Research Suggests Those In Need of a Status Boost May Be the Prime Target Market for New Products

Status and Target MarketsMany believe the holy grail of marketing is trying to figure out what the key factors are that affect customers’ purchase decisions. The general idea is that, with this knowledge, marketers can directly target these factors with their marketing efforts. However, as we note in our Consumer Buying Behavior tutorial, it is practically impossible to isolate one factor as the primary reason someone makes a buying decision. Sure price is often a major influencer, but few people are making a buying decisions strictly on price or on any other marketing factor, as many other issues can impact what is purchased. For example, certain cultural and group characteristics that are ingrained in the consumer can affect what they buy. These characteristics, which are often considered outside of the control of purchasers, can weigh heavily on what is bought. Other external factors include the purchase situation and the economic conditions facing the buyer.

While marketing and external factors heavily affect customer purchasing, marketers almost always find that the most difficult factors influencing consumer behavior are those that exist inside a buyer’s head. These internal factors include such things as how much knowledge a customer has about a purchase; the circumstances motivating a customer to make a purchase; how a customer views their self; and many more.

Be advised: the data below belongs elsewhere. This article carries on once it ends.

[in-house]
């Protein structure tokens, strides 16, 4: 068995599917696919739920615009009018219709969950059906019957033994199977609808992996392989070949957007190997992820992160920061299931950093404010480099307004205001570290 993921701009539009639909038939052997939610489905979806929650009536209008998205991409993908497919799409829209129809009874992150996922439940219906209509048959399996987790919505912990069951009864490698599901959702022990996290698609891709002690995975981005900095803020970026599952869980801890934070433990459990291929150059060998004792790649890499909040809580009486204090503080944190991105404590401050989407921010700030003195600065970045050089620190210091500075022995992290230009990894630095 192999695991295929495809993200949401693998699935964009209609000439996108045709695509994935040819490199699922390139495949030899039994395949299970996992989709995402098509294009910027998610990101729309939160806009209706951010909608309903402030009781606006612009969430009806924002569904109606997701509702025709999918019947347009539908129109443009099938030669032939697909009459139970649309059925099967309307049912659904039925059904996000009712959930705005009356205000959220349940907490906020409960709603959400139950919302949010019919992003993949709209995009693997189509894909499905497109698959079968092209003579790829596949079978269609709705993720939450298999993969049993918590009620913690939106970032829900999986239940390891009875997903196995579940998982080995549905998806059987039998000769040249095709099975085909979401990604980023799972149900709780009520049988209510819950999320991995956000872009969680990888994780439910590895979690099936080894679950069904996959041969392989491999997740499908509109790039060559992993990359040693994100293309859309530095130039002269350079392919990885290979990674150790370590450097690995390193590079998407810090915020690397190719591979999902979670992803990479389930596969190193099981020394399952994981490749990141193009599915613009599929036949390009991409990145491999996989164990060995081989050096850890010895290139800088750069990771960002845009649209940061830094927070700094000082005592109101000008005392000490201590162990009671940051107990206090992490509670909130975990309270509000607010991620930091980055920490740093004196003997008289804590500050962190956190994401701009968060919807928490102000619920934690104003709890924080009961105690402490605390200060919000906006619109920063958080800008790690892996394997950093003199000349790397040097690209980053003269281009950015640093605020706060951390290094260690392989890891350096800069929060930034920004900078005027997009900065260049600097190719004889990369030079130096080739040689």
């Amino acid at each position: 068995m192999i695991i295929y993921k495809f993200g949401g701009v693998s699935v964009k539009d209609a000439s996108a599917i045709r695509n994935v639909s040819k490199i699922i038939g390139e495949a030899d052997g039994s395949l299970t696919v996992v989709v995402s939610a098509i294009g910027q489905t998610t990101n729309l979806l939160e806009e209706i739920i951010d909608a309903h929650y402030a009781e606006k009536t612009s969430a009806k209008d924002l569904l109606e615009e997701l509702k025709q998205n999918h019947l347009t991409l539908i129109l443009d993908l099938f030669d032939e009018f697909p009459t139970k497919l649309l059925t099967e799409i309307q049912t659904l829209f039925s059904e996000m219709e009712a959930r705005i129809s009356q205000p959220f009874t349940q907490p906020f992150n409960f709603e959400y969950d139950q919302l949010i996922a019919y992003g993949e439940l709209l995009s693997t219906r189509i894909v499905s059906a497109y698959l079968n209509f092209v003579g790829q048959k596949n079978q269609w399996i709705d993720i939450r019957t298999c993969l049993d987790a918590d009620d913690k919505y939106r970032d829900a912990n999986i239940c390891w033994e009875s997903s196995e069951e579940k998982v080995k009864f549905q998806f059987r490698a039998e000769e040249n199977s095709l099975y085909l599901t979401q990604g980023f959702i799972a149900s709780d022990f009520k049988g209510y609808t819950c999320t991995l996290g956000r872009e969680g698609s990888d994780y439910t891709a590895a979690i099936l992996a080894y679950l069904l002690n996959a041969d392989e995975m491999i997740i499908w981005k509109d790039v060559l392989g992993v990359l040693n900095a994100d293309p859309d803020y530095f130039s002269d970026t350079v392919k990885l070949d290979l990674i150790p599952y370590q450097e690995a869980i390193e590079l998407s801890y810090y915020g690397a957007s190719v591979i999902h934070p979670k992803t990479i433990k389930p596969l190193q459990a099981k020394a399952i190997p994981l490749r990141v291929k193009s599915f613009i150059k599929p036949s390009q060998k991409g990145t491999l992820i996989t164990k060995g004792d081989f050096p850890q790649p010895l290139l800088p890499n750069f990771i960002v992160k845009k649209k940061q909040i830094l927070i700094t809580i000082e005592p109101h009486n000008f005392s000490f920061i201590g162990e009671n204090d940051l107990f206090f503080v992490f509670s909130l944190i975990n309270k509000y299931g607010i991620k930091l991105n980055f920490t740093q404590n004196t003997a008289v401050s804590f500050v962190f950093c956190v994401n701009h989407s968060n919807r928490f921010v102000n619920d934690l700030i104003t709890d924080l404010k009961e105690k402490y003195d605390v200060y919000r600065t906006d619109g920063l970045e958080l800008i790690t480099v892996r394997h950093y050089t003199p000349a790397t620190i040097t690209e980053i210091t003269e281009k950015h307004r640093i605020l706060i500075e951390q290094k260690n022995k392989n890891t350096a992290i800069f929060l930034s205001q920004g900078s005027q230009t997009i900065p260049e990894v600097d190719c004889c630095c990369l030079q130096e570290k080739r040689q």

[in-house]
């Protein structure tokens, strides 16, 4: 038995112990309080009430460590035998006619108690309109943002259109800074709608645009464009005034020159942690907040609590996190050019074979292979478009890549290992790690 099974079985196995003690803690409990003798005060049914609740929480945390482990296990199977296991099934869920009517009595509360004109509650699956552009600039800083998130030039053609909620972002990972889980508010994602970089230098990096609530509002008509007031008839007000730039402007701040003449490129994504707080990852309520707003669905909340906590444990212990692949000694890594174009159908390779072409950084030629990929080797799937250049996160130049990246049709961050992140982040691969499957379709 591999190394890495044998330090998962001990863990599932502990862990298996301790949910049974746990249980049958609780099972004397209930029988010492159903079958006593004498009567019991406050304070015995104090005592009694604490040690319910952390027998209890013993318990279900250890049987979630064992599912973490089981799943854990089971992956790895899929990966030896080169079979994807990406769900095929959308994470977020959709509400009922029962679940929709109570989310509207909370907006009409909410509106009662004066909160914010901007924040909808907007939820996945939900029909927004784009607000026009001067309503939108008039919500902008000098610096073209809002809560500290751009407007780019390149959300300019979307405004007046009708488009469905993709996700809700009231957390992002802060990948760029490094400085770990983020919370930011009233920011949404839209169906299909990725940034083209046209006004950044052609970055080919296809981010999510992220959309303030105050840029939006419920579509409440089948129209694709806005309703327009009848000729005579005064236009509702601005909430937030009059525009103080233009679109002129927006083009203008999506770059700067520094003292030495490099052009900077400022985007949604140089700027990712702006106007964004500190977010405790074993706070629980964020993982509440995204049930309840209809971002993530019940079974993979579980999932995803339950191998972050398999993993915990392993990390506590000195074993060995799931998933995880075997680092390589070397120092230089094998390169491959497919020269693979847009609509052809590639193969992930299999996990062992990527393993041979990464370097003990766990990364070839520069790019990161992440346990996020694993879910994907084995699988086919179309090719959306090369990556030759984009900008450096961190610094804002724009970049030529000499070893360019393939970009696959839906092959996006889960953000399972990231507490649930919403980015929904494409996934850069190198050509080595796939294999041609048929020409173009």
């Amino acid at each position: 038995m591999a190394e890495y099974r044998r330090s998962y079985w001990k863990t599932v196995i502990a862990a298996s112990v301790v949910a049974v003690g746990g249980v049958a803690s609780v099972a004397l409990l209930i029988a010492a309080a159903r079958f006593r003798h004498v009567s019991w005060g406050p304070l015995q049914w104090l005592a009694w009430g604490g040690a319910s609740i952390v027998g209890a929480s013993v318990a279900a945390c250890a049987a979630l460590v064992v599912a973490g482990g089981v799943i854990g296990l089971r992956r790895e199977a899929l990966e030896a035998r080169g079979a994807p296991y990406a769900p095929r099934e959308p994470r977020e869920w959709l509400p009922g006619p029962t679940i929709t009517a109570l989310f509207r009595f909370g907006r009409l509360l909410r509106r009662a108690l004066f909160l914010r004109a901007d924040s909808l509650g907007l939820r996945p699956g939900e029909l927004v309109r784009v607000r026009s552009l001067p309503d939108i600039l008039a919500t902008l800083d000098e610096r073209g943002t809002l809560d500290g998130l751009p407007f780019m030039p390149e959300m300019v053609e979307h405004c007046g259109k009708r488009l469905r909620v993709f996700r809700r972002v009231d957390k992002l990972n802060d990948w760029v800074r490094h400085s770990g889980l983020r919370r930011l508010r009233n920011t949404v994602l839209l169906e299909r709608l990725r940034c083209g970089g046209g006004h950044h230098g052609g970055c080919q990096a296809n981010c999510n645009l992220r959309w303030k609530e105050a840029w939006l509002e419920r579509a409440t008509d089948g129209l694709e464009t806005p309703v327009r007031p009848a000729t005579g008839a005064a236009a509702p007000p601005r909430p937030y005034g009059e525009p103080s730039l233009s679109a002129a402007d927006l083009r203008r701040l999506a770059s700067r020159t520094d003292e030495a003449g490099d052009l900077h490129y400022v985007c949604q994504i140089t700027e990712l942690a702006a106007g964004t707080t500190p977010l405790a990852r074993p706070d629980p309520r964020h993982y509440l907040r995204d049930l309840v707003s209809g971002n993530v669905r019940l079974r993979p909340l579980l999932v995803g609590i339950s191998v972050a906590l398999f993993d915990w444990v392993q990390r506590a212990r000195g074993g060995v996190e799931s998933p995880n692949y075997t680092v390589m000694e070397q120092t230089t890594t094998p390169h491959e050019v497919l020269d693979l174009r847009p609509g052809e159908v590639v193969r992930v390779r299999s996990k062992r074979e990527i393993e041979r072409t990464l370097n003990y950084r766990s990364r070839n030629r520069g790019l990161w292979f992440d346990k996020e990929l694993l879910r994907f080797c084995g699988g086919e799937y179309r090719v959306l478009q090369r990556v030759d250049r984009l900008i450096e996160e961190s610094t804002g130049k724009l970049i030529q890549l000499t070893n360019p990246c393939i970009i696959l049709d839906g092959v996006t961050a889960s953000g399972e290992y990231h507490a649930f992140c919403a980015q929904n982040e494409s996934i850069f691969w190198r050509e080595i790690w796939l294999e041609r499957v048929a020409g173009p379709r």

A good example of how internal factors can influence consumer behavior is found in this story from Knowledge@Wharton. The story discusses research that examined how perception of status affects the purchase of new products. While the subjects in this research are business buyers rather than consumers, the results are likely to apply to the consumer market. Essentially, the research shows that those who view their status within a group as being in the middle of the status scale are more likely to adopt new products with the hope the product will improve their status. Those at the top or bottom of the status scale are less likely to buy, primarily because those at the top feel they do not need to increase their status while those at the bottom feel they are so low that the purchase will not help them.

The research method used to gather this information is quite interesting as it involved over 6,000 scientists from around the world. The research also confirms how external “opinion leaders” (well-regarded external people or groups) can influence customers’ decisions.

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